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Surprise! Pilot Strike Causes Chaos at Ezeiza and Aeroparque

Aerolíneas, Austral, LatAm, and Avianca flights were affected.

By | [email protected] | October 5, 2018 3:01pm

Photo via Pinterest (lol).(Photo via Pinterest).

This week just hasn’t been a good time to airborne in Argentina. After a telecoms failure left BA’s metropolitan Jorge Newbery Airport at a standstill on Thursday, a surprise strike Friday morning by airline pilots caused further disruption at both the domestic terminal and Ezeiza international airport.

Argentina’s pilots today.

The strike took place at the normal peak in air traffic – the rush hour of the skies, if you will – affecting dozens of flights from national airlines, including Aerolíneas Argentinas and Austral, and international airlines such as Colombia’s Avianca and Brazilian behemoth LatAm. The strike finally ended with the departure of Aerolíneas Argentinas flight 1834 at 11:03 AM, marking an end to the morning’s high jinks.

Argentina’s flagship airline was the most seriously affected by the action, cancelling at least 60 flights and leaving 7,000 passengers stranded, while LatAm got off relatively lightly with just two delayed flights. Clarín has reported that flights will return to normal over the course of the afternoon, but that not all stranded passengers will be allocated flights today due to either a lack of space or lower flight frequencies on certain routes, such as Aeroparque-Salta.

This morning’s strike action is the cherry on top of a stressful week for air travel. On Thursday, a fault in the telecommunications network at Jorge Newbery (also known as Aeroparque) left hundreds of passengers stranded for more than six hours. The error affected the management of flight plans and the arrival of various flights, some of which were diverted to Ezeiza. Then, this morning’s surprise strike action left many customers without alternative arrangements.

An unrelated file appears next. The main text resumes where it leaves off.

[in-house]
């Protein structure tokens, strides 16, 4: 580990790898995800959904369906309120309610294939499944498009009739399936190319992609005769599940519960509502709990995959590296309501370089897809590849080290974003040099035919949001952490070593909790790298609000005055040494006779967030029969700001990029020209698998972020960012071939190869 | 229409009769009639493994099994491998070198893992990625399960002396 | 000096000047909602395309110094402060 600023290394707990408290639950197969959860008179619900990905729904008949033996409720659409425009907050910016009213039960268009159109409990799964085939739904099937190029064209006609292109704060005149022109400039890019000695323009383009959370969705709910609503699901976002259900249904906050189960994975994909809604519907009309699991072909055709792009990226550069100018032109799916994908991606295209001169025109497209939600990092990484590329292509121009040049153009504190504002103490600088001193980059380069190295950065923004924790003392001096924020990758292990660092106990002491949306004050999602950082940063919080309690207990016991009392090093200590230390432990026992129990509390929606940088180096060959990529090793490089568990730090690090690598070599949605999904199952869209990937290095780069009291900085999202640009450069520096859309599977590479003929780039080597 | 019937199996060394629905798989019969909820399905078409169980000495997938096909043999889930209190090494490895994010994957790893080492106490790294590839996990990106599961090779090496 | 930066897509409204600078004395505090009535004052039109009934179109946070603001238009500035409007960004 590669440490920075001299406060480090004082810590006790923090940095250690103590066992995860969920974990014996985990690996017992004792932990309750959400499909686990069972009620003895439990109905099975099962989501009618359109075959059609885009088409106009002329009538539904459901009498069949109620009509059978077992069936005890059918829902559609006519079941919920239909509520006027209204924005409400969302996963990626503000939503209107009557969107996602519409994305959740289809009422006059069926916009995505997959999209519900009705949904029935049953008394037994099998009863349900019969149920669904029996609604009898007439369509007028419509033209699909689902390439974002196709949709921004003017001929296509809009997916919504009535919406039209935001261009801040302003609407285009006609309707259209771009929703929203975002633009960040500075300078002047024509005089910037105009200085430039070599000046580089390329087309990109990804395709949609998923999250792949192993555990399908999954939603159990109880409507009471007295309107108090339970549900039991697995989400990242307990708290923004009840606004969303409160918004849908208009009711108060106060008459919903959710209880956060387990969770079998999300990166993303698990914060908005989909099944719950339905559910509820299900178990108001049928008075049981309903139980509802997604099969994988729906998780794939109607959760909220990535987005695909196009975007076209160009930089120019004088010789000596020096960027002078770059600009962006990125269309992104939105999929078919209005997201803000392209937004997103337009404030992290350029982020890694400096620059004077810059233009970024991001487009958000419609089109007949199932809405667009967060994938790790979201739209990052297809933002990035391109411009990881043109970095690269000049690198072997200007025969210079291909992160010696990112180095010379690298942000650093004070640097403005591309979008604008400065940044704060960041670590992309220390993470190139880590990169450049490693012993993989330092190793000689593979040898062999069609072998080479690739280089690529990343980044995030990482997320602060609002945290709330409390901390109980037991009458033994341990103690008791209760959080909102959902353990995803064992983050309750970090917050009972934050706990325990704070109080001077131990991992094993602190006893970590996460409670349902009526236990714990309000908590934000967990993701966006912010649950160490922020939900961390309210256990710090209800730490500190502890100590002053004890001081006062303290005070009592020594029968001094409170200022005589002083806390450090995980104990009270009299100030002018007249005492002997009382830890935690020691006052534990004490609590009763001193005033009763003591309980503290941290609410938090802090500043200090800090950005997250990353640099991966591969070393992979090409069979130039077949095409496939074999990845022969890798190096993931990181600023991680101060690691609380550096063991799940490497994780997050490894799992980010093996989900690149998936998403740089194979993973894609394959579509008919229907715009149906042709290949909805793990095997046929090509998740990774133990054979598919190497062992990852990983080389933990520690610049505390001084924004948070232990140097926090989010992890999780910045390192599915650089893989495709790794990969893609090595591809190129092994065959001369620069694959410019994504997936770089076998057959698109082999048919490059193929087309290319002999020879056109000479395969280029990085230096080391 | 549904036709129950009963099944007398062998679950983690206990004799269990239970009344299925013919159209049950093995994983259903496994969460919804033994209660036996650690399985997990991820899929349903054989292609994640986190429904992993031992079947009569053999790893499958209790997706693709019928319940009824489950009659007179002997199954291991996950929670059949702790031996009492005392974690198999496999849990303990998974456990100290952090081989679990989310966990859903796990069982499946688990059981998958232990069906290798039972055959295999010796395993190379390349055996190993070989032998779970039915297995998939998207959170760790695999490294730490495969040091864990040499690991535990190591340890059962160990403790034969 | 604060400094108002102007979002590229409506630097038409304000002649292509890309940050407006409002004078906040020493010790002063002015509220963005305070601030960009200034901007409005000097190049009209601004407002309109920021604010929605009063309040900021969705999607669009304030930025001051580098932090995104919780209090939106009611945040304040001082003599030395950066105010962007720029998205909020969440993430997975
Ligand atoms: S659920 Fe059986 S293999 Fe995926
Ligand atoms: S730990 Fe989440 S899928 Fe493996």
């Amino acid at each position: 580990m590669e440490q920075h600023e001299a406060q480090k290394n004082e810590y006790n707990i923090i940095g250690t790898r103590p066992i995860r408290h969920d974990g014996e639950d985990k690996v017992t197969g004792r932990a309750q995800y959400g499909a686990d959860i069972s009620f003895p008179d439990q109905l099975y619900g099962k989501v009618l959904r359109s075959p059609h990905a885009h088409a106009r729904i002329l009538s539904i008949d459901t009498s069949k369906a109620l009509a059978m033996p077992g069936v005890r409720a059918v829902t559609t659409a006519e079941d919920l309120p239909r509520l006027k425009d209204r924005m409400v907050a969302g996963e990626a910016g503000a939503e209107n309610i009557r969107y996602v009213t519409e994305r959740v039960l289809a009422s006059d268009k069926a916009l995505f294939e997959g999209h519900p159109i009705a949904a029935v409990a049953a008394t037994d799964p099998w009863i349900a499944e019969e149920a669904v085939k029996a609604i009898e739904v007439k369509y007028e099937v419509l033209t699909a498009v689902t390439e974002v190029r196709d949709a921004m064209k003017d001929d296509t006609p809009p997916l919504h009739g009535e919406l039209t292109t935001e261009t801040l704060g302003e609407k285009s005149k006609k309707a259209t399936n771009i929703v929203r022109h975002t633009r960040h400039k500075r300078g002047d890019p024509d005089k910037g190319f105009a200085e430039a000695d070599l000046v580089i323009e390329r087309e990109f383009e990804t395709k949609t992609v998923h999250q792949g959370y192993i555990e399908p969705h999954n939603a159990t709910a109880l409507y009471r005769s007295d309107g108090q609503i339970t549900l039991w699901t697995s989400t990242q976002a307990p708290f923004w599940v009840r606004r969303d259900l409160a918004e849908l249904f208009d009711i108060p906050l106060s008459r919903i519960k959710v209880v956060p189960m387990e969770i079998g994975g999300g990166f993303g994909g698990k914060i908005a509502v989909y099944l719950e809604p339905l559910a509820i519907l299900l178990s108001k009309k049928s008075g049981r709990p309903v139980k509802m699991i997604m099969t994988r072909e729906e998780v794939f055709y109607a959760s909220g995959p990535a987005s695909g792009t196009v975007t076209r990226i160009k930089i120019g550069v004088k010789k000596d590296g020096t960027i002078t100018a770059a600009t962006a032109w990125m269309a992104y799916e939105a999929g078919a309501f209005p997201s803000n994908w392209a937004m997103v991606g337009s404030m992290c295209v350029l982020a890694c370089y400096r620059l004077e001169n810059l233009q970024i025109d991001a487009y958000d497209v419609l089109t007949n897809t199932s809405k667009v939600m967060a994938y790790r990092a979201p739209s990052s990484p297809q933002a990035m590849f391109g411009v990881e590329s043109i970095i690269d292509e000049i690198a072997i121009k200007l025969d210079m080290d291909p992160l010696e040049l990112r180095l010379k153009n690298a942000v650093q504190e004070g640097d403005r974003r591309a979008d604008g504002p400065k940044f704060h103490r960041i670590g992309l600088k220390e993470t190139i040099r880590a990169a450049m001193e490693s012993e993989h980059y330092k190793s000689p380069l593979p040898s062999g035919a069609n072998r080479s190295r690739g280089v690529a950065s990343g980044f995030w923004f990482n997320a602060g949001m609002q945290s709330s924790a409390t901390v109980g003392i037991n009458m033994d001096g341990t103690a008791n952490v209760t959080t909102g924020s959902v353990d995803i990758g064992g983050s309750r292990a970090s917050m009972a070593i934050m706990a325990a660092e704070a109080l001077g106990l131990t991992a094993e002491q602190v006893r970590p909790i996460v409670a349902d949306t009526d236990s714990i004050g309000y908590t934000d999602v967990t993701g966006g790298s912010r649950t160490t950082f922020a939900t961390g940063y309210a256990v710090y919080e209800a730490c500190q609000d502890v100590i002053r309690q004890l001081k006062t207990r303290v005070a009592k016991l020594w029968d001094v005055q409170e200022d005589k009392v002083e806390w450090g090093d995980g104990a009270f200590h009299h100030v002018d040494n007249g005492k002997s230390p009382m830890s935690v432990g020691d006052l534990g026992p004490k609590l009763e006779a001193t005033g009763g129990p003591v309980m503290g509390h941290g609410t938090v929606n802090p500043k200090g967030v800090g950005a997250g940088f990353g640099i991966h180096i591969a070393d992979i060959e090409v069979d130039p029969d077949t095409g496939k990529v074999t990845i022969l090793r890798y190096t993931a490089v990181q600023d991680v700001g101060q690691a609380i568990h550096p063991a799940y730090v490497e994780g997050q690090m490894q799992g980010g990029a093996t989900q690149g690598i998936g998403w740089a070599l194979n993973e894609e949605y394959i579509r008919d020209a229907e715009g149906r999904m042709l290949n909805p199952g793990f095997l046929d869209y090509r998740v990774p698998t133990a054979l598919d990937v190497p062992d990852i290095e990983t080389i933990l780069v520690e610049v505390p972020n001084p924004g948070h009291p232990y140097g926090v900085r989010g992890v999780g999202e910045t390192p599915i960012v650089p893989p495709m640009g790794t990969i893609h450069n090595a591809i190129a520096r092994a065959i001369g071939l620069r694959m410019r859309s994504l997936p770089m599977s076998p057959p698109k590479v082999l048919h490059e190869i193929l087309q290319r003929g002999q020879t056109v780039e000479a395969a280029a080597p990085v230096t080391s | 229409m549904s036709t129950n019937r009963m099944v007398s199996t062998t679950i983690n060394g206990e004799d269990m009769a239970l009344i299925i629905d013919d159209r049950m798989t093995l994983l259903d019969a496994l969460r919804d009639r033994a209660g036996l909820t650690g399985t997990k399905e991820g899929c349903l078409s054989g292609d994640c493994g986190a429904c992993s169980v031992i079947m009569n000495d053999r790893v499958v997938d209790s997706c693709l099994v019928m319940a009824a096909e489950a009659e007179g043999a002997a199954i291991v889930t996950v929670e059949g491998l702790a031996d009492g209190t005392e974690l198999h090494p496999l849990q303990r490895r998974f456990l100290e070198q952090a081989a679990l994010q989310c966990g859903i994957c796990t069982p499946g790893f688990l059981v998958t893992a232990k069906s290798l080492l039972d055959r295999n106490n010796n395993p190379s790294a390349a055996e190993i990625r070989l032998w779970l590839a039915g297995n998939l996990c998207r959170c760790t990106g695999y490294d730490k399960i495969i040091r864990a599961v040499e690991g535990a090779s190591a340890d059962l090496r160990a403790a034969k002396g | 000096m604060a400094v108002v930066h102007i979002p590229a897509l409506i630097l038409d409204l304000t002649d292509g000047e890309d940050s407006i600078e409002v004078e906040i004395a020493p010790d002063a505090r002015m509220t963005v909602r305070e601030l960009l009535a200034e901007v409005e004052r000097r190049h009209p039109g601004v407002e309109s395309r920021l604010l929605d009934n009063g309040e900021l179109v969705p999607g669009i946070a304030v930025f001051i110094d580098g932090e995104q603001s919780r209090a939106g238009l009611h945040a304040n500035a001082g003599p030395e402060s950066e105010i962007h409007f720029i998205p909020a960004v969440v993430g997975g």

In a press release published at 8 AM this morning, Aerolíneas said that with their “deep regrets,” the protest organized by both the APLA and UALA pilot unions meant that they would have to cancel even more flights on top of the 52 cancelled yesterday and those cancelled  due to the general strike next week. With an air of helplessness, the company stated, “the union complaint is not against the company itself, so Aerolíneas cannot respond to the trade unions’ demands.”

And what were these demands? Strike action was perhaps a surprising move, given that these are times of expansion for the aviation industry, with this year welcoming the first-ever Argentine budget airline, Flybondi, to the skies. However, the strike was linked to the public hearing taking place in the Metropolitan Design Center (CMD), where new routes will be granted to budget airlines by the Ministry of Transport and ANAC (the National Administration of Civil Aviation).

In a letter calling for demonstrations outside the CMD’s office, the unions criticized “Guillermo Dietrich’s misleading Airplane Revolution, which has decided to degrade the commercial air sector through the financing and sponsorship of the worst industry models, and coincidentally, these policies are what have plunged the sector into an unnecessary crisis with irreparable consequences.